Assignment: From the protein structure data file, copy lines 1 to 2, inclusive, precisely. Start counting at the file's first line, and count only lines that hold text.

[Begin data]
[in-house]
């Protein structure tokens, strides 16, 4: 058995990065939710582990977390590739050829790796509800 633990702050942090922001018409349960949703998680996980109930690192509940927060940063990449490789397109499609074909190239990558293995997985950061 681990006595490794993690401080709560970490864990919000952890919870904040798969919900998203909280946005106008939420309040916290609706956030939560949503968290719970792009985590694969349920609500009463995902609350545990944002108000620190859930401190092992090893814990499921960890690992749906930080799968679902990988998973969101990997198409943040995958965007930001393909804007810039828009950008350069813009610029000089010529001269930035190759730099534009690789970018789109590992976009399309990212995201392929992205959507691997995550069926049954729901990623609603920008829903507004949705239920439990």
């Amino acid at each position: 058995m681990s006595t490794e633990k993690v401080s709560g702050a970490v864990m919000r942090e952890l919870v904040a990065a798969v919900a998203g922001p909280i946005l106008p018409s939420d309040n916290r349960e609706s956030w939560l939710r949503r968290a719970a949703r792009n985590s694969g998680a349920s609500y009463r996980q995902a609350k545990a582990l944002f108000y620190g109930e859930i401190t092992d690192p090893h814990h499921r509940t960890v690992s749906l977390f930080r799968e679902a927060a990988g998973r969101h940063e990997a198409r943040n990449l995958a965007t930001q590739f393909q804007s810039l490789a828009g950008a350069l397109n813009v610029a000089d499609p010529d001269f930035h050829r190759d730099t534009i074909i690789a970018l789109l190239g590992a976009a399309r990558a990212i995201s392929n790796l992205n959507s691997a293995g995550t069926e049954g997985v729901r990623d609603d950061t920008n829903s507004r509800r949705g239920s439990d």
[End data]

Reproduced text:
[in-house]
């Protein structure tokens, strides 16, 4: 058995990065939710582990977390590739050829790796509800 633990702050942090922001018409349960949703998680996980109930690192509940927060940063990449490789397109499609074909190239990558293995997985950061 681990006595490794993690401080709560970490864990919000952890919870904040798969919900998203909280946005106008939420309040916290609706956030939560949503968290719970792009985590694969349920609500009463995902609350545990944002108000620190859930401190092992090893814990499921960890690992749906930080799968679902990988998973969101990997198409943040995958965007930001393909804007810039828009950008350069813009610029000089010529001269930035190759730099534009690789970018789109590992976009399309990212995201392929992205959507691997995550069926049954729901990623609603920008829903507004949705239920439990």